Second, I disagree with Autor’s quick dismissal of Russ’s point that the greater availability today (compared to in the Bretton Woods era) of government cash assistance for displaced or otherwise unemployed workers might explain the lengthening of time that Autor et al. find that it takes workers today to adjust to changes in the patterns of trade. It’s true that no one wants to be unemployed, but incentives operate on the margin. With tens of millions of workers affected by changes in trade patterns, relatively small responses to even relatively small increases in government assistance – and, also, to increased wealth in society – can plausibly have detectable effects on the ways that workers respond to losing their jobs to changes in trade patterns.

    Third, Autor is mistaken to equate the trade deficit with debt. A U.S. trade deficit might become American debt (as when, for example, non-Americans lend some dollars to Uncle Sam), but a trade deficit is not necessarily debt (as when, for example, non-Americans use their dollars to buy shares of stock on Wall Street). Russ rightly pressed Autor on this point, but I don’t think Autor adequately responded, for he (Autor) kept talking about the trade deficit as if it necessarily represents a drain of demand today from the American economy.

    Comments and Sharing


    CATEGORIES: Extras (132)

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    COMMENTS (23 to date)
    Scott Sumner writes:

    I see many big problems with the Autor studies, which others are not adequately addressing. The fact that X number of workers are directly hurt by Chinese trade does not imply that X fewer workers have jobs because of China trade. Indeed Autor does not demonstrate ANY net loss of jobs. He claims there is, but doesn't provide any persuasive evidence.

    Even worse, he suggests that Germany did not suffer from the sort of labor market distress that the US went through, during the 1990-2007 period, because Germany has run a trade surplus. (BTW, Don and right and Noah is wrong about equating trade deficits with debt.) In fact, during the period studied by Autor, the US labor market did far better than the German labor market. Now admittedly, without China trade the US advantage over Germany might have been even greater, but no evidence is provided for that claim.

    So Autor relies on a theoretically suspect hypothesis that a trade surplus would have made the adjustment to China trade less costly, and then cites an empirical example that points in exactly the opposite direction from his claim.

    In my view it's entirely plausible that China trade cost 1.5 million specific workers their jobs, even while not reducing the total level of employment (in the US). And of course China benefited hugely from trade, a point noted by Autor, who did not view their paper as undercutting the argument for free trade.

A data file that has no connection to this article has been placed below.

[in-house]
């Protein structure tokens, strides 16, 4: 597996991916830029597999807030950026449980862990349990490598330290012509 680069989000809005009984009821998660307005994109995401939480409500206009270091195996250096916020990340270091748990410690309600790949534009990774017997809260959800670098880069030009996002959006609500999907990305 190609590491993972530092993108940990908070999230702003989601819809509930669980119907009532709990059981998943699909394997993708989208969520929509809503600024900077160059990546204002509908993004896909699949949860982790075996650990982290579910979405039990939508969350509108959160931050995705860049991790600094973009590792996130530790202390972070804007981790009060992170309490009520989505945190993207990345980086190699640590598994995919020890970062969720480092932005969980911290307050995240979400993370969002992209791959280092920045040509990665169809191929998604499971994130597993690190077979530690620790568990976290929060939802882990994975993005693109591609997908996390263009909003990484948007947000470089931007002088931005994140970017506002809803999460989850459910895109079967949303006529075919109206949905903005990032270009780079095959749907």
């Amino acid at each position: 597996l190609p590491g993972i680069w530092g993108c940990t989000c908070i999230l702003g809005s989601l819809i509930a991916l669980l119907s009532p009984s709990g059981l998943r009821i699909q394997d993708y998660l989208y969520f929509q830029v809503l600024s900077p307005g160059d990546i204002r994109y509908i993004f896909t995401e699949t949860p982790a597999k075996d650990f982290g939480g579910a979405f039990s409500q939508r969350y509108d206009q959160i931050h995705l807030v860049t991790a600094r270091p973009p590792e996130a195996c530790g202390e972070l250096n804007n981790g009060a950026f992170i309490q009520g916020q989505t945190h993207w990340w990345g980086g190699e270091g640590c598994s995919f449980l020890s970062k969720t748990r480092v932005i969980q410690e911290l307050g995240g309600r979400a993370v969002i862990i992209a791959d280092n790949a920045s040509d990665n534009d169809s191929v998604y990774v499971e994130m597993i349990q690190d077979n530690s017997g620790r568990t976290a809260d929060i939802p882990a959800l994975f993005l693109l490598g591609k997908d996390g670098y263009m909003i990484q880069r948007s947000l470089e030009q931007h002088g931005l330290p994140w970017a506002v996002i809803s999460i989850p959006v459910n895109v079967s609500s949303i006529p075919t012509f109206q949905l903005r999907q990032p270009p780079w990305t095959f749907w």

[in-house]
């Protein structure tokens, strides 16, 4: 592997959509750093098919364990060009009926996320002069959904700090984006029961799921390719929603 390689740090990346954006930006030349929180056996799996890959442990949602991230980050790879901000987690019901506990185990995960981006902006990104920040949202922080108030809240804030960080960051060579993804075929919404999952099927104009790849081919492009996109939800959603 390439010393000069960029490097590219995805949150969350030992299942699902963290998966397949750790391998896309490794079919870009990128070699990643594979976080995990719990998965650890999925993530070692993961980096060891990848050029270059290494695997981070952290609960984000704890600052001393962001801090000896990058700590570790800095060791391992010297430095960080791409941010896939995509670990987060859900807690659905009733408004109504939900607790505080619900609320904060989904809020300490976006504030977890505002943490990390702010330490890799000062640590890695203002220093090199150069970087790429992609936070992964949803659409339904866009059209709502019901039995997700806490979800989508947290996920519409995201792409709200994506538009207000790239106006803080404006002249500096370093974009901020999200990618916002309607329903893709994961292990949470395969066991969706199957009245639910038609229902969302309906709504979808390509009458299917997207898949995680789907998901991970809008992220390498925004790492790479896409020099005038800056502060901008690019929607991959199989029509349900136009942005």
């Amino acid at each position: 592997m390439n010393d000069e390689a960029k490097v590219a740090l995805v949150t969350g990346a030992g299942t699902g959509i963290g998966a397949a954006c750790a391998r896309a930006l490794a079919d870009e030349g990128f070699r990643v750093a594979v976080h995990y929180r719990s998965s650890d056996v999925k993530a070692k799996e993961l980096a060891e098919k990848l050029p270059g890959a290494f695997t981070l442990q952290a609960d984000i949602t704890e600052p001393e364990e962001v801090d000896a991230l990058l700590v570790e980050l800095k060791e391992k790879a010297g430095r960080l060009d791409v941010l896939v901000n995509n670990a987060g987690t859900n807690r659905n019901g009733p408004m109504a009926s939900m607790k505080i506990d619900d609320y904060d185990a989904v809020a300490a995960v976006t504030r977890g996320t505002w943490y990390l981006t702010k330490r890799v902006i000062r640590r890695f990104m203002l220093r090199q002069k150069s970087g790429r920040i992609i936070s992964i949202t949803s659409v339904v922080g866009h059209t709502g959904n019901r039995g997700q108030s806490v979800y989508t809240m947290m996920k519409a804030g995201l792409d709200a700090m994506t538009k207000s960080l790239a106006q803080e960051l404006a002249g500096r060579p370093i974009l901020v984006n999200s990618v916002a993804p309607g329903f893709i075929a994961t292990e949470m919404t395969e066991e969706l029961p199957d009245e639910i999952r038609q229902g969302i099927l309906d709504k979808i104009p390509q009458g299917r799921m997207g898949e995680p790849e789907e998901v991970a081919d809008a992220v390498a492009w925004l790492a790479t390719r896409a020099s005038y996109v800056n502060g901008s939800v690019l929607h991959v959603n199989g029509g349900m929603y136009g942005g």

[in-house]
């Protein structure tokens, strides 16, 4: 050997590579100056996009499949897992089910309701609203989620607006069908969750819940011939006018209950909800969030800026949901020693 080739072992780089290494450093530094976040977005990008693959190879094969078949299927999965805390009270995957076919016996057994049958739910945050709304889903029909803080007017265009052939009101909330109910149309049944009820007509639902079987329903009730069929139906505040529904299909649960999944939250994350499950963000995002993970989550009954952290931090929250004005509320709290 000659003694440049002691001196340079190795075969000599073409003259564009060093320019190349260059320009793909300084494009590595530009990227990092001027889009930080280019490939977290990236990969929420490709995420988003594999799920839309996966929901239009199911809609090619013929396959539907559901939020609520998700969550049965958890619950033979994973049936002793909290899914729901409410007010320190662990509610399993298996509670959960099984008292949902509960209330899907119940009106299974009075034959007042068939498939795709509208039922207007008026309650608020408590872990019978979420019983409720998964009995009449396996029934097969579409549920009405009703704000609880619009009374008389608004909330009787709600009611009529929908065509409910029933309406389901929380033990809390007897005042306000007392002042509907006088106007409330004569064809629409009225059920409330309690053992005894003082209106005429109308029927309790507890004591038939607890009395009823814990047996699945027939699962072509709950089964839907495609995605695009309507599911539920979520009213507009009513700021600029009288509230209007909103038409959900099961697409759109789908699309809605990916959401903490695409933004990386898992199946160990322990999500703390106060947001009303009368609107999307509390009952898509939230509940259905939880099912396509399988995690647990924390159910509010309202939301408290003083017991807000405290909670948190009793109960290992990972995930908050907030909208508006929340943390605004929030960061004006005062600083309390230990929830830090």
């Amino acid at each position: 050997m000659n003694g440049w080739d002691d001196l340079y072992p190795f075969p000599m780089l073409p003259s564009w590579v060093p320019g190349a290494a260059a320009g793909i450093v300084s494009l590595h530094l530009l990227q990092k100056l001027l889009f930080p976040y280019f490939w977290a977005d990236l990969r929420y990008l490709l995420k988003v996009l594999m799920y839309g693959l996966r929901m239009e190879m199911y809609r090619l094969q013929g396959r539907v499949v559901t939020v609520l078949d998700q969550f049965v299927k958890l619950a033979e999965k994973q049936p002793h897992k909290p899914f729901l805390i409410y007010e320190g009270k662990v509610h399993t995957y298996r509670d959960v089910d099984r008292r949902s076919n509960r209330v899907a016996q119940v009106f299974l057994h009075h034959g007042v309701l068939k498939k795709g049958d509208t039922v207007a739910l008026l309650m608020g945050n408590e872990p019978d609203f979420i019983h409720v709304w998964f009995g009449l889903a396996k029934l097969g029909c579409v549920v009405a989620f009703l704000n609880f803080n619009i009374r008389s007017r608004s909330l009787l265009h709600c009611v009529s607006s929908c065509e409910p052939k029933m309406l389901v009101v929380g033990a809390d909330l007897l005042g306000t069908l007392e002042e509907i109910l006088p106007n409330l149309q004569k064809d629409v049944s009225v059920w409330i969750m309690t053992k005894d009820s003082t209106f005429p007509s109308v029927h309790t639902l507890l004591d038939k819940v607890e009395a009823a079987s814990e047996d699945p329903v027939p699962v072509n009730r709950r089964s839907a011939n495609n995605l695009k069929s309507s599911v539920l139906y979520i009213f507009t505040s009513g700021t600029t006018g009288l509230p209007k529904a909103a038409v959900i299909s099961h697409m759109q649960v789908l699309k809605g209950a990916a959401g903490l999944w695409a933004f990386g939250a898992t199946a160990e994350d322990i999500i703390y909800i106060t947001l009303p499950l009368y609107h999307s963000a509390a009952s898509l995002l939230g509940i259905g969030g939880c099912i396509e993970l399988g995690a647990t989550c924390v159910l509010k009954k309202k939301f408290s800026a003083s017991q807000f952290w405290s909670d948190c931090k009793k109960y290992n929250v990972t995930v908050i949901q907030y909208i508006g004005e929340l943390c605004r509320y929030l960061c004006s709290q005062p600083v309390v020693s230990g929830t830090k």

Ryan L writes:

    A question I had, both during the podcast and from Boudreaux's response, was "is equity debt?"

    From the link Boudreaux posted, he bought a Sony computer. He has a computer, Sony has dollars. Sony's dollars can either be transformed into goods or in dollar denominated property (e.g., equity).

    If Sony purchases equity, they have purchased a stream of future payments, which can either be turned into more equity or into goods.

    I think Autor's point was that the trade deficit, whether financed by equity or debt, ultimately exchanges present consumption for future consumption (among those in the dollar denominated economy).

    And I think the counter to that is that the pattern of investment and consumption matters, and with international trade the pattern will be more productive than had international trade not occurred.

    However, I don't think Boudreaux's third point addresses Autor's point. The demand in certain industries and for low skilled labor can irreversibly decrease. The trade deficit itself isn't what matters, but how the trade deficit affects the pattern of employment.

    DJD writes:

    I find the dollar-centric discussion beside the point. Let's say China and the US used the same currency. What's the proper analysis of the harm/benefits of asymmetrical bilateral trade in that case?

    I'm sure that Colorado, where I live, has a trade deficit with California. Does that harm me?

    Does it even make sense to talk about intra-nation trade deficits or surpluses? Most trade occurs among private concerns. How does the discussion about trade between nations, as opposed to trade bewteen citizens of different nations, illuminate anything?

    Ryan L writes:

    This symposium is a great idea, by the way. Serious value added. Kudos to Russ, Amy, and those who wrote responses.

    There is no real difference between inter and intranational trade in the stylized example I gave. Currency barriers make for a useful demonstration of the export/invest option, however.

    In real life migration and relative value of currency, in addition to political, linguistic, and cultural effects (and that all of the downside of changes in trade patterns inside the nation happens to 'one of us' is politically relevant).

    Intranational trade would have a similar effect to international trade. If China adopted the dollar in 1971, the effect on low skilled workers and specific American industries would be similar. As would be the large gains from trade.